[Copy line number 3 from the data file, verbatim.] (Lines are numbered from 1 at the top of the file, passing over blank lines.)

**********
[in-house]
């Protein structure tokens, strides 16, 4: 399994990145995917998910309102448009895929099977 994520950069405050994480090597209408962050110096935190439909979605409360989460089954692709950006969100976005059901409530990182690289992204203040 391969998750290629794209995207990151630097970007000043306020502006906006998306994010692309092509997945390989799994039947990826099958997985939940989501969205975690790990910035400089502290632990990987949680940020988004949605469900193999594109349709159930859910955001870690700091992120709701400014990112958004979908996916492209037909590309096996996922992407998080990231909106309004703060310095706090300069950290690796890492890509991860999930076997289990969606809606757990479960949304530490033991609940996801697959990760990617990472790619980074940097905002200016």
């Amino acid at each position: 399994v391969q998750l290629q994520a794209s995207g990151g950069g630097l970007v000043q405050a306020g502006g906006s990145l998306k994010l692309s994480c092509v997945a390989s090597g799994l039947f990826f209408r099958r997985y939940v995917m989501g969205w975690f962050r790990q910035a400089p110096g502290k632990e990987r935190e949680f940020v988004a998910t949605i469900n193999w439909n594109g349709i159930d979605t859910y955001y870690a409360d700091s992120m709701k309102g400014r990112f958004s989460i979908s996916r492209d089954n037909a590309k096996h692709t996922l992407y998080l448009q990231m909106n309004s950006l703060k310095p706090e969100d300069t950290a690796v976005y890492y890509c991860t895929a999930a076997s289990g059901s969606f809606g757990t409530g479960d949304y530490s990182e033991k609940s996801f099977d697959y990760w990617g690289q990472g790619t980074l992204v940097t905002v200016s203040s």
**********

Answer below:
């Amino acid at each position: 399994v391969q998750l290629q994520a794209s995207g990151g950069g630097l970007v000043q405050a306020g502006g906006s990145l998306k994010l692309s994480c092509v997945a390989s090597g799994l039947f990826f209408r099958r997985y939940v995917m989501g969205w975690f962050r790990q910035a400089p110096g502290k632990e990987r935190e949680f940020v988004a998910t949605i469900n193999w439909n594109g349709i159930d979605t859910y955001y870690a409360d700091s992120m709701k309102g400014r990112f958004s989460i979908s996916r492209d089954n037909a590309k096996h692709t996922l992407y998080l448009q990231m909106n309004s950006l703060k310095p706090e969100d300069t950290a690796v976005y890492y890509c991860t895929a999930a076997s289990g059901s969606f809606g757990t409530g479960d949304y530490s990182e033991k609940s996801f099977d697959y990760w990617g690289q990472g790619t980074l992204v940097t905002v200016s203040s």